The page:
Aside from non-melanoma skin cancer, breast carcinoma is the most commonly diagnosed malignancy among women, with approximately 1.7 million new diagnoses annually worldwide. Over the past decades there have been substantial improvements in the 5-year survival rates for women diagnosed with breast cancer, however the long-term risk of breast cancer recurrence remains high (20?40% over approximately 20 years). There is a dearth of information regarding the epidemiology of breast cancer recurrence, and a need to identify modifiable patient and tumor characteristics that affect the risk of breast cancer recurrence. Premenopausal women diagnosed with estrogen receptor positive breast cancer are prescribed tamoxifen for up to ten years to prevent breast cancer recurrence. Previous studies suggest that patient adherence is low, yet the impact among premenopausal women has not yet been evaluated. Resistance to tamoxifen therapy may arise from increased intratumoral expression of estrogen-related metabolites. Biomarkers that are predictive of tamoxifen resistance would identify patients amenable to additional therapies to prevent recurrence. The overarching goal of this research proposal is to evaluate biomarkers, patient characteristics, and treatment-related factors that help explain the variation in effectiveness of adjuvant endocrine therapy in preventing breast cancer recurrence. To address this goal, this project will leverage resources from the Danish healthcare registry system, which includes nearly complete high-quality data with information on breast cancer recurrence.
Aim 1 a will describe the trends in breast cancer recurrence over the past 35 years and aim 1b will estimate the population-level effect of the introduction of three biomarker-driven adjuvant therapies?tamoxifen, aromatase inhibitors, and trastuzumab? on breast cancer recurrence risk using summary level data from the Danish Cancer Registry.
These aims will describe the trends in breast cancer recurrence over time, using Poisson regression and will estimate the population-level causal effect of the introductions of tamoxifen, aromatase inhibitors, and trastuzumab as well as any major changes in guidelines to the indication for each adjuvant therapy.
This aim will use the newly developed trend-in-trend analytic method to estimate the population-level impact of the introduction of each adjuvant therapy.
Aim 2 will investigate the impact of adherence to endocrine therapy on breast cancer recurrence in an exclusively premenopausal cohort.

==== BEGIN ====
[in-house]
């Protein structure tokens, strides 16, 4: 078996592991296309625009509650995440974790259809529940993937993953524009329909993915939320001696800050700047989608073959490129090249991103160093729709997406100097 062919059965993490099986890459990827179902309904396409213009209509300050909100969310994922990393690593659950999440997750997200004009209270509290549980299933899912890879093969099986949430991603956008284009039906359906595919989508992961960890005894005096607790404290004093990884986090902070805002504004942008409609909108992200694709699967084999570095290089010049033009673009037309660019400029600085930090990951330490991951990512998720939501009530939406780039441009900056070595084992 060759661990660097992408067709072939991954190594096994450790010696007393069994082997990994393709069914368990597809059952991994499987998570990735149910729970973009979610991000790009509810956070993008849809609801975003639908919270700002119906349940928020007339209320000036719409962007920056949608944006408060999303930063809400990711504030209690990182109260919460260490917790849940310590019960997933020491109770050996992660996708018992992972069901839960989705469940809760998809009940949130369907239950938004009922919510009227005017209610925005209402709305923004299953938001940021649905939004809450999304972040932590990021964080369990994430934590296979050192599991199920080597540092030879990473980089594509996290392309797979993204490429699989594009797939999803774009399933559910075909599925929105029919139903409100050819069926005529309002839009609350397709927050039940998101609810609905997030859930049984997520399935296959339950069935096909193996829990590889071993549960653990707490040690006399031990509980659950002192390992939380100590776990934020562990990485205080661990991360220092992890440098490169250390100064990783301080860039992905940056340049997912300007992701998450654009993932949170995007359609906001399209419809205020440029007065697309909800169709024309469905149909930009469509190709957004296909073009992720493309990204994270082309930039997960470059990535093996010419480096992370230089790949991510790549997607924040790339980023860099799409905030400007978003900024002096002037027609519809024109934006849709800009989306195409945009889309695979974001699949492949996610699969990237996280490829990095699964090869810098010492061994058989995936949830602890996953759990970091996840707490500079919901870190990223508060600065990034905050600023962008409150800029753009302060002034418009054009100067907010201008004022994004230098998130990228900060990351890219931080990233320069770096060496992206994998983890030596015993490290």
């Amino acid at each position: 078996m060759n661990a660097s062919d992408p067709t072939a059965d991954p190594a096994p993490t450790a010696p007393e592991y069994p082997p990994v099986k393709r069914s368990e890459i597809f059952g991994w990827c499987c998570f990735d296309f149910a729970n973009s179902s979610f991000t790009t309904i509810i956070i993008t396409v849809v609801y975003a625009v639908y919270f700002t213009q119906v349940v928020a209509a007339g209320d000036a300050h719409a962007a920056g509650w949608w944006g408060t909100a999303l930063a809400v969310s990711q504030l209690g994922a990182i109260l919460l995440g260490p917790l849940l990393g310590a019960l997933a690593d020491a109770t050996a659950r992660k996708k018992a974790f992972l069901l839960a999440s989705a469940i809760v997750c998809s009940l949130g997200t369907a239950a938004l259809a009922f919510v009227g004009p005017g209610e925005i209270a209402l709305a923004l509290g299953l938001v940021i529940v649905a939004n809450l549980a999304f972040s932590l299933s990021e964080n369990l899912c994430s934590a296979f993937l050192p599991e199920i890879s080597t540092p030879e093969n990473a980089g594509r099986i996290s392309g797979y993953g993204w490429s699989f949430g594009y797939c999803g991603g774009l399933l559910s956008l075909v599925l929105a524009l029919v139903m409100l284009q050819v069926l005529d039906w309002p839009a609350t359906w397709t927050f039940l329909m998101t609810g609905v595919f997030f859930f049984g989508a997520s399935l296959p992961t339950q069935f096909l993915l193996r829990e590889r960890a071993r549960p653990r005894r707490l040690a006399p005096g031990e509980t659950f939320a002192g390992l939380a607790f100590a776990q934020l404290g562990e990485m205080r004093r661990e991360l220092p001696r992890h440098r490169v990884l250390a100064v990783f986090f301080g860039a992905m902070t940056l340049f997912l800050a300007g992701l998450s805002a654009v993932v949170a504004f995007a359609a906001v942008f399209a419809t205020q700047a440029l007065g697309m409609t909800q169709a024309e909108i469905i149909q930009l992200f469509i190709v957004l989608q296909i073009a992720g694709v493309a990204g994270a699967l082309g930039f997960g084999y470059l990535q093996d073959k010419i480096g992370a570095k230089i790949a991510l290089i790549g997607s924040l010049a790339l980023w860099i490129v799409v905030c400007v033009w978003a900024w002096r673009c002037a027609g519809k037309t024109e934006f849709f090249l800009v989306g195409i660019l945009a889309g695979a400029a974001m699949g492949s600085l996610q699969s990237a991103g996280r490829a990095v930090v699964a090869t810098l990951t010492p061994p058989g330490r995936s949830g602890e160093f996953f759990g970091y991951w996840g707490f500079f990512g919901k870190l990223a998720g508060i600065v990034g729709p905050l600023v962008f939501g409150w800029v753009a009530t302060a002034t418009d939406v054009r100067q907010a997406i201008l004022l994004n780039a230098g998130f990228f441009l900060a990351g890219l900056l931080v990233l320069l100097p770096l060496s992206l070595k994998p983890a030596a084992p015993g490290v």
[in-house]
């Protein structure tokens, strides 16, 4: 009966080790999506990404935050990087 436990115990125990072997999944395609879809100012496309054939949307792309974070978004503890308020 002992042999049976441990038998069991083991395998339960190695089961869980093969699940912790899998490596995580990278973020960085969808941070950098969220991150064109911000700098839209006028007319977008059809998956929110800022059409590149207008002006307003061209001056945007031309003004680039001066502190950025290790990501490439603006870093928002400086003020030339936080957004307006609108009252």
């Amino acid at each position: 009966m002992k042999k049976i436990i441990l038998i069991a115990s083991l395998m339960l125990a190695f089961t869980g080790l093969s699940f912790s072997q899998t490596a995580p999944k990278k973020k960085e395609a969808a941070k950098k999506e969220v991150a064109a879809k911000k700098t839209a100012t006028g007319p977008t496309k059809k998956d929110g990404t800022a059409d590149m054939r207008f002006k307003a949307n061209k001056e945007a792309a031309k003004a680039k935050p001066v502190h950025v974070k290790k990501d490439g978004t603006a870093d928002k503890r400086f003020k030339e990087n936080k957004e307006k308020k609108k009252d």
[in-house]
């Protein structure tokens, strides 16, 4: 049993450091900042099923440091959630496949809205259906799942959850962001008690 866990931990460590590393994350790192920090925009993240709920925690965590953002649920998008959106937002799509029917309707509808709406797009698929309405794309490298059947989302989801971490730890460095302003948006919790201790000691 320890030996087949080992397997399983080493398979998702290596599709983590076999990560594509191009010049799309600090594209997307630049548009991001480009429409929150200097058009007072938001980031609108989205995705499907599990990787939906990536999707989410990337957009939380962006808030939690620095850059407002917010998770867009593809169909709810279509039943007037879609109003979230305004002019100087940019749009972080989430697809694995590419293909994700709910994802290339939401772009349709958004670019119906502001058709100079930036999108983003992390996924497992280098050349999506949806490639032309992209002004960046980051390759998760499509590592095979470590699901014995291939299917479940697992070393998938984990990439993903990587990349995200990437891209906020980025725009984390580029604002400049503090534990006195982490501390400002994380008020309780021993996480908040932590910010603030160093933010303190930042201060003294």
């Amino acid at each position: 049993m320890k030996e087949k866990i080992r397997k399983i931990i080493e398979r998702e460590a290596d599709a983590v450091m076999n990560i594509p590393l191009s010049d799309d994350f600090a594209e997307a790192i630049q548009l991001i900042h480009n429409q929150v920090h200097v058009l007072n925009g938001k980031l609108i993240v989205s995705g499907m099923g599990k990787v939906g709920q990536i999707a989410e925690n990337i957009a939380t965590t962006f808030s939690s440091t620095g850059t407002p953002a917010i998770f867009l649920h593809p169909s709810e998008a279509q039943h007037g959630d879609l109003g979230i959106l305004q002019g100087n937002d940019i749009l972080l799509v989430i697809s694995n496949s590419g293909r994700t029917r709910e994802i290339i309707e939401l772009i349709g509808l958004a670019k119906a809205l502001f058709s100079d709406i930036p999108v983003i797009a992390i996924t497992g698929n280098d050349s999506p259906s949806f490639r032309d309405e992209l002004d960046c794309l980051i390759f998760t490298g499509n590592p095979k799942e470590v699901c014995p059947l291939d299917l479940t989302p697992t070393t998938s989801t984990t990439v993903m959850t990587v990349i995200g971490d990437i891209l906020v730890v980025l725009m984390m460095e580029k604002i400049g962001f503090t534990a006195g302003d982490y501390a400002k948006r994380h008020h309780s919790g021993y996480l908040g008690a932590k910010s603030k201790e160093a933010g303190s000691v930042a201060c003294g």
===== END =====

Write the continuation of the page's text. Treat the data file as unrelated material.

Aim 3 will evaluate the effect of two enzymes, 17?- hydroxysteroid dehydrogenase 1 and 2, that regulate the intratumoral concentration of estrogen-related metabolites as markers of tamoxifen resistance in an exclusively premenopausal cohort. The results from this proposed research project will provide insight into the epidemiology of breast cancer recurrence. Furthermore, it will lead to improved understanding of the effect of patient adherence to adjuvant endocrine therapy on the risk of recurrence as well as the contribution of intratumoral concentrations of estrogen-related metabolites on tamoxifen resistance, which may lead to identification of new therapeutic targets.

Public Health Relevance

Breast cancer recurrence is a substantial risk facing breast cancer survivors, although there is little information known regarding the specific factors contributing to breast cancer recurrence risk. This proposed research project will evaluate the associations between different tumor and patient characteristics and breast cancer recurrence. Findings from this research project may improve identification of patients at higher risk for breast cancer recurrence, thereby targeting them for alternative treatment therapies and patient follow-up.

National Institute of Health (NIH)
National Cancer Institute (NCI)
Predoctoral Individual National Research Service Award (F31)
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Special Emphasis Panel (ZRG1)
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Korczak, Jeannette F
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Emory University
Public Health & Prev Medicine
Schools of Public Health
United States
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